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Article: The Ultimate Guide to Cleaning Your Cat's Bed

The Ultimate Guide to Cleaning Your Cat's Bed

If your kitty spends a lot of time dozing and dreaming in her cozy bed, then it’s a good idea to keep that bed squeaky clean. Even the best cat beds need to be cleaned regularly. Keeping your cat’s bed clean helps prevent disease and allergies, eliminates stinky odors, and best of all, keeps your fur baby comfortable and happy.

Why Cleaning Your Cat’s Bed is Important

While it may be a hassle, cleaning your cat’s bed helps keep your kitty healthy. A dirty bed can lead to:

  • Fleas
  • Bacteria
  • Odors
  • Allergies
  • Itching
  • Disease

A clean bed is especially important for kitties who shed heavily, have hairless, oily skin, or struggle with health issues, but all cats will benefit from clean bedding.

3 Simple Ways to Clean Your Cat’s Bedding

  • Dusting the Bed

Your fur baby is great at spreading love–and fur–everywhere he goes. Dusting his bed includes clearing up any hair, dust, and fleas from the area. Here are a few tricks for removing cat hair from your kitty’s bed.

First of all, shake it off. (Famous cat lover Taylor Swift didn’t have it wrong.) Take your kitty’s bed outside–far away from anyone and anything you don’t want to get covered in cat hair–and give it a good shake. You can also hold the bed up or hang it on a clothesline and hit it with a stick or broom handle to get all the hair and dust particles off.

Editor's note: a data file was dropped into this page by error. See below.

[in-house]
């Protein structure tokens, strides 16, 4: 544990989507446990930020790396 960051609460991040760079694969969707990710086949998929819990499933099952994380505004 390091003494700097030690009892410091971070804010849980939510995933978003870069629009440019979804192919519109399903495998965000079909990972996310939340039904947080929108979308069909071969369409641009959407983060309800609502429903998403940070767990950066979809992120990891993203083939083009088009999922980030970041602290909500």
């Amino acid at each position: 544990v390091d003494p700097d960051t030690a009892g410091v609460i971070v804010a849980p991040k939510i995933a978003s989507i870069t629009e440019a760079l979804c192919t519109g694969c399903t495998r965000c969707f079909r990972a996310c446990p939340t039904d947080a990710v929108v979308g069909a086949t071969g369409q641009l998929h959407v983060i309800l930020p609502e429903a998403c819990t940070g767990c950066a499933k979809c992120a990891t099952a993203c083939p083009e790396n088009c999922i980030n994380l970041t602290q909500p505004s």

Another option is to use a lint roller or tape to pick up dust and hair. Or, if you have a lint brush, you could brush the bed off. You may want to do this outside or in a clear area where you can sweep up the hair and dust afterward. A faster way is to use a handheld vacuum. Of course, if you have a larger vacuum with a handheld attachment, that can work too. 

For an alternate method, try putting your cat’s bedding in the dryer on low for 10-15 minutes. In addition to fluffing the bed up, this will help remove hair and dust. Be sure to empty the lint trap beforehand and again halfway through the cycle, as cat hair will quickly clog it up. You might try using dryer balls or pet hair removal products to get even more hair off.

  • Sunlight Exposure

Soft, warm, padded–these are great conditions for the ideal cat bed, but they’re also ideal for bacteria and fleas. Add to that the buildup of hair and dust, and you’re left with the perfect breeding ground for disease. While vacuuming goes a long way toward killing fleas and bacteria, sunlight exposure is also a great strategy.

That’s why, during the summertime, it’s not a bad idea to put your cat’s bed out in the sun for a few hours after you’ve shaken or beaten all the hair and dust out. Powerful sunlight can actually kill bacteria like mold and mildew, as well as fleas, who will dry out and die in the sun. In addition to keeping your kitty healthy and comfortable, sunlight exposure removes odors that can stink up your house if left unchecked. Even indoors, direct sunlight through a window can help kill bacteria and sanitize your kitty’s bed. 

On that note, it’s also a good idea to put the bed’s pad or mattress outside to dry after washing it, rather than putting it in the dryer. If you can’t put it outside, you can place it on a towel in your house, in a room that has good air circulation. Or, you can try simply putting it in the dryer, though this may wear the bed out faster. Don’t let your kitty back on the bed until the mattress is dry and you’ve put the cover back on, and make sure both are completely dry before you do so.